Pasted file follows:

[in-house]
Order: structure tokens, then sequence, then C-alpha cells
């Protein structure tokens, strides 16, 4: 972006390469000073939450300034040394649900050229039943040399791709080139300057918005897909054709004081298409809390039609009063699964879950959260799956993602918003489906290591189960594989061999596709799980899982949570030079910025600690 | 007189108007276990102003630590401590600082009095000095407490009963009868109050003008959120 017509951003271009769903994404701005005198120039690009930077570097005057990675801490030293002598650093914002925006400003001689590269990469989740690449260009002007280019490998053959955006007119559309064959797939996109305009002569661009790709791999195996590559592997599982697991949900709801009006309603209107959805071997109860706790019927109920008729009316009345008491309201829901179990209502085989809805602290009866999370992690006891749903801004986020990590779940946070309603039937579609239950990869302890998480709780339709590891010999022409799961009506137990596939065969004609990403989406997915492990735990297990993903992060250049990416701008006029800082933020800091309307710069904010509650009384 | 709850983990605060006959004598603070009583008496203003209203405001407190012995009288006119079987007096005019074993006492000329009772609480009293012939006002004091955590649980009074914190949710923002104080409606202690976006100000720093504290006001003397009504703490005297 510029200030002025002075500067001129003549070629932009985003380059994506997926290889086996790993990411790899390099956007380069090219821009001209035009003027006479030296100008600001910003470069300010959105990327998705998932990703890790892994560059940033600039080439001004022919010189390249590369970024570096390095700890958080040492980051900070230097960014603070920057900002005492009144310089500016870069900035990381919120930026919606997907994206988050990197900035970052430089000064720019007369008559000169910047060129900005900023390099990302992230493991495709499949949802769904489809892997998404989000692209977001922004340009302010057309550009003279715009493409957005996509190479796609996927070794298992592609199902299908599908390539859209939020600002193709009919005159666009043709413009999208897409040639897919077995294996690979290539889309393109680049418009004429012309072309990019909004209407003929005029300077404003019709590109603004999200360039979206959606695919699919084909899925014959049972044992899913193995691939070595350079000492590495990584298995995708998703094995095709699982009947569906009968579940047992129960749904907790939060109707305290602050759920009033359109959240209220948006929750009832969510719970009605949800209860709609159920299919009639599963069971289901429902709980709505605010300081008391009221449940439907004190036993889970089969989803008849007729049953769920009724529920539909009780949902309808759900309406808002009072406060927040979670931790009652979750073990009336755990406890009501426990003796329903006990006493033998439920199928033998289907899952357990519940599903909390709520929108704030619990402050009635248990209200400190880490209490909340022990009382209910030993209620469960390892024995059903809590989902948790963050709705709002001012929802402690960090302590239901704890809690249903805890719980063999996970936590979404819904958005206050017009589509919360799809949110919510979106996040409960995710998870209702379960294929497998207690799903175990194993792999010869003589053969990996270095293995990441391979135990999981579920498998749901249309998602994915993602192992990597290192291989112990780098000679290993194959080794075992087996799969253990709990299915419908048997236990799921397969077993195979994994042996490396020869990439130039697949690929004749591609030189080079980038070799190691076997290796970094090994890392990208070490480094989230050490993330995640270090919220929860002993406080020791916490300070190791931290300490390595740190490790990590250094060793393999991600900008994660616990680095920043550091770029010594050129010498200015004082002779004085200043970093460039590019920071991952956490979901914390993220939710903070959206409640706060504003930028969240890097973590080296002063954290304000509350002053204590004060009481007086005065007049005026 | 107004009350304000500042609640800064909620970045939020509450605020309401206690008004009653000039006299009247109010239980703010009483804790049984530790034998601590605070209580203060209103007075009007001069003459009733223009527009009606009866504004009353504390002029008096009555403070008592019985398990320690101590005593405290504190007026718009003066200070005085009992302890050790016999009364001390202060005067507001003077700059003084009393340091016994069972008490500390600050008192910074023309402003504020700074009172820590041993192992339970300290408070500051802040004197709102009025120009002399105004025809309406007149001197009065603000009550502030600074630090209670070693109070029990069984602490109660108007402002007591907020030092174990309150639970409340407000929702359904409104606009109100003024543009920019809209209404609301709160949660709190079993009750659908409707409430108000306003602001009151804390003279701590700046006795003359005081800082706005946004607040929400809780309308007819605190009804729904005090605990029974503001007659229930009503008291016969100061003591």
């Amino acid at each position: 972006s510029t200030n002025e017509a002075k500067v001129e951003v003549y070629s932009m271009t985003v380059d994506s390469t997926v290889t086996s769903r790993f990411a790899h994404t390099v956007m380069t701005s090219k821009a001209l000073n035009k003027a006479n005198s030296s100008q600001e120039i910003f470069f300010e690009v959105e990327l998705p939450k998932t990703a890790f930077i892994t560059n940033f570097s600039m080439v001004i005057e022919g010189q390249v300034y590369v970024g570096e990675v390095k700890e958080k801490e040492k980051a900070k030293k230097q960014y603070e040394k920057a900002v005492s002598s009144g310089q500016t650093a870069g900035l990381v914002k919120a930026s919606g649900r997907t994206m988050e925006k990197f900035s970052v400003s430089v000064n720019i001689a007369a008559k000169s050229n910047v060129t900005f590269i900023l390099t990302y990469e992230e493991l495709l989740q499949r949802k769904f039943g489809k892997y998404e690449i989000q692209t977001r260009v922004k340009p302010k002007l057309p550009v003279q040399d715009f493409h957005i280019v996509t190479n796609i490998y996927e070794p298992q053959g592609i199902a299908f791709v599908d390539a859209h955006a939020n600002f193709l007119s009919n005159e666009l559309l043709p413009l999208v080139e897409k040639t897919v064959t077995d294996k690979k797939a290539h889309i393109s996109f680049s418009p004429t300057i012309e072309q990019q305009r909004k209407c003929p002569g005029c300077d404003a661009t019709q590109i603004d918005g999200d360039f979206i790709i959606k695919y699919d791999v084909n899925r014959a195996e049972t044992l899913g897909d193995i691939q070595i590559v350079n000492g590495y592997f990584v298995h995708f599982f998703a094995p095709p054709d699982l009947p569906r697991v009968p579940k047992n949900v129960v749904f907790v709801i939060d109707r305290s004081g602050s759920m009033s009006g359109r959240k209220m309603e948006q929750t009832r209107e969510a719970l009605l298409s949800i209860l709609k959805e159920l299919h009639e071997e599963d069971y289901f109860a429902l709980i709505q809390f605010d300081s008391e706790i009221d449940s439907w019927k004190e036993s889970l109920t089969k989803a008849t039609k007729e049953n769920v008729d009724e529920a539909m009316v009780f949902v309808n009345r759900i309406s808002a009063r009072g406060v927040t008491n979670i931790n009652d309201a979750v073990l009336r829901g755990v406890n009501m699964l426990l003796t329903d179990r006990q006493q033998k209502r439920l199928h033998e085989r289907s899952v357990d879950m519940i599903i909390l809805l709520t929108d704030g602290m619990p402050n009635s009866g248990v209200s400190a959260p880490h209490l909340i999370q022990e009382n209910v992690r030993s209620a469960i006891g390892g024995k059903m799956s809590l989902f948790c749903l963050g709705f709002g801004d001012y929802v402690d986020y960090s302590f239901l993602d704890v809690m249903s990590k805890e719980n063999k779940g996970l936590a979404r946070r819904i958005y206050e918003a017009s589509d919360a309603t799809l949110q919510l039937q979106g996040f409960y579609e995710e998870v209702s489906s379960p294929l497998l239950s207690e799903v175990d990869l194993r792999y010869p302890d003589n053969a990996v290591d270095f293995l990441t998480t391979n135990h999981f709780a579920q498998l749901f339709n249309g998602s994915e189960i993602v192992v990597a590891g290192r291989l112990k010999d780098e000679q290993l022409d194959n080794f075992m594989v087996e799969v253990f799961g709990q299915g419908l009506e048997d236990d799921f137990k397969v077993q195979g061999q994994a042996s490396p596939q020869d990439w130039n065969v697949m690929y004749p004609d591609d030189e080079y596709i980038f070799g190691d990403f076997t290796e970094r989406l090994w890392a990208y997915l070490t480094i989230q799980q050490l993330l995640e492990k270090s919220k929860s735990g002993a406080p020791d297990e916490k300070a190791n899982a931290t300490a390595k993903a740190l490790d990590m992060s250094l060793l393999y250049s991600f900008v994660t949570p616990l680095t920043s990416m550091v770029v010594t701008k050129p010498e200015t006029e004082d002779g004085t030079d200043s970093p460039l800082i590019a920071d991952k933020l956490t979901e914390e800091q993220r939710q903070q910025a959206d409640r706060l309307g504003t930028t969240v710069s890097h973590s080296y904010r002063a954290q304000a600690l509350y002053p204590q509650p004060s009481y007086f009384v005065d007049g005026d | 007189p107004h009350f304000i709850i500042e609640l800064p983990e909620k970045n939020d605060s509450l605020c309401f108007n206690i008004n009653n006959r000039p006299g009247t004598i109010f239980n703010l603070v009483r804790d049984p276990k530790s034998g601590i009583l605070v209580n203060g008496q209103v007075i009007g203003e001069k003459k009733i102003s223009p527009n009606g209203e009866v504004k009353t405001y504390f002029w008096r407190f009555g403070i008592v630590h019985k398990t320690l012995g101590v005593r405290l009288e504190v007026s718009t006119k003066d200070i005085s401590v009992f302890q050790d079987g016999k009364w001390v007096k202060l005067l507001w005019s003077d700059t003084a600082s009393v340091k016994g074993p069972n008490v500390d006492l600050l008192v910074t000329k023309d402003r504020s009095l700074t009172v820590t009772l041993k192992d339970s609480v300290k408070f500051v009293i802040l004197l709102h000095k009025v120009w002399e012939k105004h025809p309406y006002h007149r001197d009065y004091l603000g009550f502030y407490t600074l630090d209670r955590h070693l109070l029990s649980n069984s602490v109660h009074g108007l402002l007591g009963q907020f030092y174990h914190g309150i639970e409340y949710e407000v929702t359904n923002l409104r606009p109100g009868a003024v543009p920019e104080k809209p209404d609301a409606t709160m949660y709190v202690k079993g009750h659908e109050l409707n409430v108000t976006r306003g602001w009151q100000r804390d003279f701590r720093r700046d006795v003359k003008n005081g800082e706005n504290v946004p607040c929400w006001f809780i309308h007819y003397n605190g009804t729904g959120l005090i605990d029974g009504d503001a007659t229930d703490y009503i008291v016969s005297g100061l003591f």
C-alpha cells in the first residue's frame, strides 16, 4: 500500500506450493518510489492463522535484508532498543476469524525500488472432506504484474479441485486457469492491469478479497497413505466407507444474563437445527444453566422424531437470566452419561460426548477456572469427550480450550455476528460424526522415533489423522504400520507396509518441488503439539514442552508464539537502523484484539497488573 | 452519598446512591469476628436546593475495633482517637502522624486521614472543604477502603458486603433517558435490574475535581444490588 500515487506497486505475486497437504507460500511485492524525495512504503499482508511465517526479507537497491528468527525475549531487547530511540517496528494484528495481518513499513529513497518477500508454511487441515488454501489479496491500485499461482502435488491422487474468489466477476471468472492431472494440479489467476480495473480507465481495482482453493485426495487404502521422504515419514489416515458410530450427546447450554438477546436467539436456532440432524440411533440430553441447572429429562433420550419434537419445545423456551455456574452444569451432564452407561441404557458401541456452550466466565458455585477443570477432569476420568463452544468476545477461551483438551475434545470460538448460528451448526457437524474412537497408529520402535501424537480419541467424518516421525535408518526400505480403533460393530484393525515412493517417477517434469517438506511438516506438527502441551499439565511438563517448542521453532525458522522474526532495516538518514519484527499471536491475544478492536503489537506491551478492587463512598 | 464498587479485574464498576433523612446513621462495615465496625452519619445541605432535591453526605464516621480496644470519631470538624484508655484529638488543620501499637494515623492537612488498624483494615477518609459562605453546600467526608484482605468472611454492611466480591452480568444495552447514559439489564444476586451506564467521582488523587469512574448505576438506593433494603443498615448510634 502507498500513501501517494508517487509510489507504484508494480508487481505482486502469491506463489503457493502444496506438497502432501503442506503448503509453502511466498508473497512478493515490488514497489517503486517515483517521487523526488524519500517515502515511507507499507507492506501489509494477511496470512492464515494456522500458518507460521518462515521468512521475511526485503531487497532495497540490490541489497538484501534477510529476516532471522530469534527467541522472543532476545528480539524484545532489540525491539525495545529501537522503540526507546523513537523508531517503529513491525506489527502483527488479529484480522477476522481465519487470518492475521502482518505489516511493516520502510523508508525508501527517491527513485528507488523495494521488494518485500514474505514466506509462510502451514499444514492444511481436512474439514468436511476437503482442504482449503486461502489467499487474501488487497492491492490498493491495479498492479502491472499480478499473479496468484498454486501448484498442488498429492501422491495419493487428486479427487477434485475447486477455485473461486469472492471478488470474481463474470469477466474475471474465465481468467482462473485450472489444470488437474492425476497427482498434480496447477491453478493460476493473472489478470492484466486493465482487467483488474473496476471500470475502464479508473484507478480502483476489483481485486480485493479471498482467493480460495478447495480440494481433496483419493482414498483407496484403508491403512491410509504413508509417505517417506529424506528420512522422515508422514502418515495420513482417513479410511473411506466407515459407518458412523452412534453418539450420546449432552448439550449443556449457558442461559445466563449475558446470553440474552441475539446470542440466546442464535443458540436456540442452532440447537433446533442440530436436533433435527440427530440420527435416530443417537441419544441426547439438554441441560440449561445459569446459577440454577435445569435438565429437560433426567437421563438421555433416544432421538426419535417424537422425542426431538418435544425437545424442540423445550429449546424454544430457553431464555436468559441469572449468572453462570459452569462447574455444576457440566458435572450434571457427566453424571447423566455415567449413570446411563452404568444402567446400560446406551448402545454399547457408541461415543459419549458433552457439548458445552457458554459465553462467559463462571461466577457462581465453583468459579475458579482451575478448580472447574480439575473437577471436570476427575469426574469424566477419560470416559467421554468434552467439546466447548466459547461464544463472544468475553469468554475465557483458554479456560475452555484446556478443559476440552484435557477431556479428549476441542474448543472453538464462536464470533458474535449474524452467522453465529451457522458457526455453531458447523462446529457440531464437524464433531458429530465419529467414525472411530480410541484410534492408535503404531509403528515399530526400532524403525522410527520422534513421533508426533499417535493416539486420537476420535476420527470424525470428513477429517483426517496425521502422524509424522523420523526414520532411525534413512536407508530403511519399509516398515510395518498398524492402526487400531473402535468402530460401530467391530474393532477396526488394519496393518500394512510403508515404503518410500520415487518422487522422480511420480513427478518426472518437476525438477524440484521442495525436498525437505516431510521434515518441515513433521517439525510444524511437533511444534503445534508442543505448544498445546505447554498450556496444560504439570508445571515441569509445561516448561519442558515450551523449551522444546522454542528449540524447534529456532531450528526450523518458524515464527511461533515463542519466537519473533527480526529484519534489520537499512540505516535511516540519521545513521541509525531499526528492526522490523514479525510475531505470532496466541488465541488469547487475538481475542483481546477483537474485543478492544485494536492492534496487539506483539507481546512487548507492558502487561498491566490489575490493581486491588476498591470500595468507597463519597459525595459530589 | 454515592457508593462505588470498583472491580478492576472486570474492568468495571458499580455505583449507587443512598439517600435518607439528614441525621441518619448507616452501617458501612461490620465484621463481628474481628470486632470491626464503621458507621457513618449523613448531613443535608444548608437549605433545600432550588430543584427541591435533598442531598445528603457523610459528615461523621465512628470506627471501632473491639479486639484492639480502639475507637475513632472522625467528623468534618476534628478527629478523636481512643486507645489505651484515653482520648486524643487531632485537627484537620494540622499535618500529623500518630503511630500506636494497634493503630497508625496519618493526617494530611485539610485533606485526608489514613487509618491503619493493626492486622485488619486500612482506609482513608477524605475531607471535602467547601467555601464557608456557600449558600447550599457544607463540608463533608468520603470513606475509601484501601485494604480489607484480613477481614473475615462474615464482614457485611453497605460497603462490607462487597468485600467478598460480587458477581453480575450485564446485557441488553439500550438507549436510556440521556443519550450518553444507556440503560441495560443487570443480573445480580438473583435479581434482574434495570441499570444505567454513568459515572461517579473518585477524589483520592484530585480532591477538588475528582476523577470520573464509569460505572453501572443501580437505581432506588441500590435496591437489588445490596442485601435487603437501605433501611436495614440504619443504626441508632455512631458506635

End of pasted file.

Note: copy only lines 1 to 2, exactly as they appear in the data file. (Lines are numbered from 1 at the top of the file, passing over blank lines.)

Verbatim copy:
[in-house]
Order: structure tokens, then sequence, then C-alpha cells